Bundesliga clubs Borussia Dortmund and Bayern Munich have opted to proceed with Champions League reforms rather than participate in the new controversial European Super League.
Dortmund CEO Hans-Joachim Watzke said in a statement on Monday that both clubs were in agreement about committing to the Champions League. RB Leipzig have also joined Bayern and Dortmund in opposing the plans and Bayern CEO Karl-Heinz Rummenigge said: "FC Bayern has not been involved in the plans for creating a Super League. We are convinced that the current structure in football guarantees a reliable foundation.
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"FC Bayern welcomes the reforms of the Champions League because we believe they are the right step to take for the development of European football. The modified group stage will contribute to an increase in excitement and the emotional experience in the competition.
"I do not believe the Super League will solve the financial problems of European clubs that have arisen as result of the coronavirus pandemic. Rather, all clubs in Europe should work in solidarity to ensure that the cost structure, especially players' salaries and agents' fees, are brought in line with revenues, to make all of European football more rational."
Earlier on Monday, Watzke had released a statement which outlined both Dortmund's and Bayern's opposition to the Super League.
"The members of the [European Club Association] ECA board got together on a virtual conference on Sunday evening and reaffirmed that last Friday's board decision remains valid," Watzke had said.
"Both German clubs on the ECA board, Bayern Munich and Borussia Dortmund, represented 100% congruent views in all discussions."
At a news conference on Monday, Bayern coach Hansi Flick said he didn't support the new league.
"I back the club's statement and Dortmund's statement. It would not be good for European football," he said.
Sources have told ESPN that Dortmund were surprised by the statement released by the 12 Super League clubs on Sunday confirming their plans.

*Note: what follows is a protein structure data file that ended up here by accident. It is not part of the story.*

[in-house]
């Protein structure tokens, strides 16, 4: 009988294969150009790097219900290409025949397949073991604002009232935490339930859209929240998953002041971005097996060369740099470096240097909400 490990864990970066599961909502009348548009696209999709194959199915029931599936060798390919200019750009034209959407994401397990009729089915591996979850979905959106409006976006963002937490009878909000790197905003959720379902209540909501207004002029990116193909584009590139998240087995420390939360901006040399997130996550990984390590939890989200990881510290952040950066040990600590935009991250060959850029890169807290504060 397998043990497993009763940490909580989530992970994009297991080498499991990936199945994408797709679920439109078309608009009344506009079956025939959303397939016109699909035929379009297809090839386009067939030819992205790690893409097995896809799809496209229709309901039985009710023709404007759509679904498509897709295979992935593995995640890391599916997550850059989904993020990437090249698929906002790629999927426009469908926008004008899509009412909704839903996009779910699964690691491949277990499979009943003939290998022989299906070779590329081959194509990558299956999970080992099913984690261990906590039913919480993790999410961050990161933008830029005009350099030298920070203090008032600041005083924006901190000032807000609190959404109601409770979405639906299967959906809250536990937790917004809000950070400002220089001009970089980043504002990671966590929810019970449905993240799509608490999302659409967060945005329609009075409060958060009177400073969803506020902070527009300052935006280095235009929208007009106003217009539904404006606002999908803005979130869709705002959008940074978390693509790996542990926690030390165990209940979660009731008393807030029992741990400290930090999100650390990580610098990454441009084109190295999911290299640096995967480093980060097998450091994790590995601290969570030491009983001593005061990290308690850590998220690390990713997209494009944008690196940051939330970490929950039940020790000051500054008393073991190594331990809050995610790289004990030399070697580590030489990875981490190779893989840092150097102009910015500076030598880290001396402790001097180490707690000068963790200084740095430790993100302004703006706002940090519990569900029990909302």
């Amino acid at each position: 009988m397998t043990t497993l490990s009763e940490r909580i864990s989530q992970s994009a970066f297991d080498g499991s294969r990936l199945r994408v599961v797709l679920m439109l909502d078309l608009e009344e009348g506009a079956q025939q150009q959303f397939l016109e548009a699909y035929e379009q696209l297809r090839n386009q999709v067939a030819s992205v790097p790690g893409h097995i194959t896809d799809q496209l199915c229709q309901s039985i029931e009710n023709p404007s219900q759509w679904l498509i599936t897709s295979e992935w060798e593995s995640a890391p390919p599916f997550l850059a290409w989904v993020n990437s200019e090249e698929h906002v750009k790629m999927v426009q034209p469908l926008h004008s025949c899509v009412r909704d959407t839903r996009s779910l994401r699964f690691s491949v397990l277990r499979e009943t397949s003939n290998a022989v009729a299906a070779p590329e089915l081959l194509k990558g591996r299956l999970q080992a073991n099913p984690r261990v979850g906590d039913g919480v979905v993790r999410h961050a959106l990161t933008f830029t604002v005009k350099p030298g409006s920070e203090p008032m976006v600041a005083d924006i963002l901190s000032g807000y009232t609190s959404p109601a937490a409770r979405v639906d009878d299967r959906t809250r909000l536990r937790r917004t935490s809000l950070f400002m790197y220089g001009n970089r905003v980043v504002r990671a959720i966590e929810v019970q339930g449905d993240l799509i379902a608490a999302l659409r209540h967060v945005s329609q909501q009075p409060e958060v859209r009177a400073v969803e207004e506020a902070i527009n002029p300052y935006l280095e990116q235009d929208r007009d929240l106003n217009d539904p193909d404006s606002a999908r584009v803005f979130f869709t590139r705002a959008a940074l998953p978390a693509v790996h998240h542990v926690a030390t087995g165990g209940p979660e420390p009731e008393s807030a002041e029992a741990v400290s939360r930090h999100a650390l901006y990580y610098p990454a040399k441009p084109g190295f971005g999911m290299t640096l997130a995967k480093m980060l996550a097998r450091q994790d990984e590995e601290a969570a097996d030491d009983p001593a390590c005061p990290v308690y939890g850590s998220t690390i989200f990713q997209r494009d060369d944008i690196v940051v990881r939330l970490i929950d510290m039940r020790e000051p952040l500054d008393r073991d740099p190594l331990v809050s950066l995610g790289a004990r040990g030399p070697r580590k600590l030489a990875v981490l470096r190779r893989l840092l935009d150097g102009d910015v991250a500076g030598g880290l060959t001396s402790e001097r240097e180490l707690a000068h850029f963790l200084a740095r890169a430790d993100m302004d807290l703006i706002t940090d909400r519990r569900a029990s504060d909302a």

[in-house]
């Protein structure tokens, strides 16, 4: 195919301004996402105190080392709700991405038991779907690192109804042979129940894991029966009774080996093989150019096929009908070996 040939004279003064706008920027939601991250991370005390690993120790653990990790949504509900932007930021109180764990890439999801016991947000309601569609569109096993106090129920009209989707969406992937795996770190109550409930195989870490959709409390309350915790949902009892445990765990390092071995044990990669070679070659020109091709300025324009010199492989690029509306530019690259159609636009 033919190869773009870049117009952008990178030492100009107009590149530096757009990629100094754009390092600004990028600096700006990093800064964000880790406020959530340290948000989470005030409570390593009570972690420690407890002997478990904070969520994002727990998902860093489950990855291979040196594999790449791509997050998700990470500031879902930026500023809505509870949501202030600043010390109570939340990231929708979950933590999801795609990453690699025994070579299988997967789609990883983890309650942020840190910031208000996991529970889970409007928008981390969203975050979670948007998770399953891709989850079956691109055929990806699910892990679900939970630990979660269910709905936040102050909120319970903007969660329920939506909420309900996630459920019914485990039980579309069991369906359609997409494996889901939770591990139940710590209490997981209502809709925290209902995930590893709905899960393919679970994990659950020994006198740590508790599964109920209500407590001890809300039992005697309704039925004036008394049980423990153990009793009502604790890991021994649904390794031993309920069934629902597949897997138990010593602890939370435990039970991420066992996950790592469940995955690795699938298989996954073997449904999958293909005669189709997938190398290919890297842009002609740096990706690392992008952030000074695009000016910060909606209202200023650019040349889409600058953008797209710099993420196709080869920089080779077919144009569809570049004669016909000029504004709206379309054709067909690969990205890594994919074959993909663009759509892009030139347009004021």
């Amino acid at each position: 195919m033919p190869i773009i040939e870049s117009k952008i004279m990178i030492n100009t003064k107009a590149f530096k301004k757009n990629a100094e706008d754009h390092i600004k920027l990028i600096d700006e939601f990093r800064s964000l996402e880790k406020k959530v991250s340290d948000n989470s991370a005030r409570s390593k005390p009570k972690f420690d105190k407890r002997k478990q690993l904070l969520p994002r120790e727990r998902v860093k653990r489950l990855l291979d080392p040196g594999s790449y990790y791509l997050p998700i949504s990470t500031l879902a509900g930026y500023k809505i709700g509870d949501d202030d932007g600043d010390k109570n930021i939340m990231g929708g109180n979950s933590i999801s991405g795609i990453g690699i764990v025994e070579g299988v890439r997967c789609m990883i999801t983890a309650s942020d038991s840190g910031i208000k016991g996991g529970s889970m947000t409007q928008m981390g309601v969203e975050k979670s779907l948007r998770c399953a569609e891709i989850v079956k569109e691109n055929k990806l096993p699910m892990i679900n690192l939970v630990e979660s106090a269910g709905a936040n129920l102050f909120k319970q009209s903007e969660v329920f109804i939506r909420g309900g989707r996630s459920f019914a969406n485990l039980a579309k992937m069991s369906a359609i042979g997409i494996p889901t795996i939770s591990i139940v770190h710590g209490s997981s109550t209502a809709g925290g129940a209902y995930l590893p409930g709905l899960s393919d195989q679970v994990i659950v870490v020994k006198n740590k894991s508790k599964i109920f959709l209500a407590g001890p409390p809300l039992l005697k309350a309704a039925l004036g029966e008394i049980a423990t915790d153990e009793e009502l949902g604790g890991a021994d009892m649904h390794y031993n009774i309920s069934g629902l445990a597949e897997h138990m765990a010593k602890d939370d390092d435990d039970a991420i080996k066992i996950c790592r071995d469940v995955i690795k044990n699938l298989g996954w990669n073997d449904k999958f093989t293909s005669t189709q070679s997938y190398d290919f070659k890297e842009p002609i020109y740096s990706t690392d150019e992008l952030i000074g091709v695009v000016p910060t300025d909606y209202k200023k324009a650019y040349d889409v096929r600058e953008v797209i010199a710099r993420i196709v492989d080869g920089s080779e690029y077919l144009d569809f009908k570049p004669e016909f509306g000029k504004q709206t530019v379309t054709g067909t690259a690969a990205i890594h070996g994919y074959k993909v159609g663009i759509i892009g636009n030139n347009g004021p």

Leipzig, who are second in the Bundesliga, have also said they are not interested in joining the breakaway Super League.
"We are advocates of sporting competition," Leipzig CEO Oliver Mintzlaff said. "And sporting competition in professional football means fighting to achieve a position in the domestic league table that allows a team to take part in an international competition. For us, changing this is out of the question.
"We reject any plans to establish a Super League."
As part of the new project, all 12 clubs associated with the league are expected to resign from the European Club Association, the body which brings together 246 major clubs, with immediate effect.
Sources have told ESPN that Arsenal have left with chief executive Vinai Venkatesham stepping down from his position on the ECA board. Venkatesham was only elected last month.
Juventus, AC Milan and Inter Milan have all confirmed their exit with ECA chairman Andrea Agnelli also resigning from his role. Manchester United have stood down with the club's executive vice-chairman Ed Woodward resigning his position as a board member, while sources have told ESPN that Tottenham have left with Chelsea set to follow.
Dortmund CEO Watzke has said in the past that he opposed Super League plans and instead backed those to reform the Champions League, also in order to prevent a breakaway league from happening.
"That decision by the ECA stipulates that the clubs want to implement the planned reform of the UEFA Champions League," Watzke added in his latest statement.
"It was the ECA board's clear opinion that the plans for the foundation of a Super League are rejected."
Dortmund and Bayern were among the three clubs rumoured to join the 12 clubs for the inaugural Super League, which could start for the 2023-24 season or as soon as practicable.
However, Watzke laid emphasis on the fact that neither of the German clubs represented on the ECA were committed to the reforms.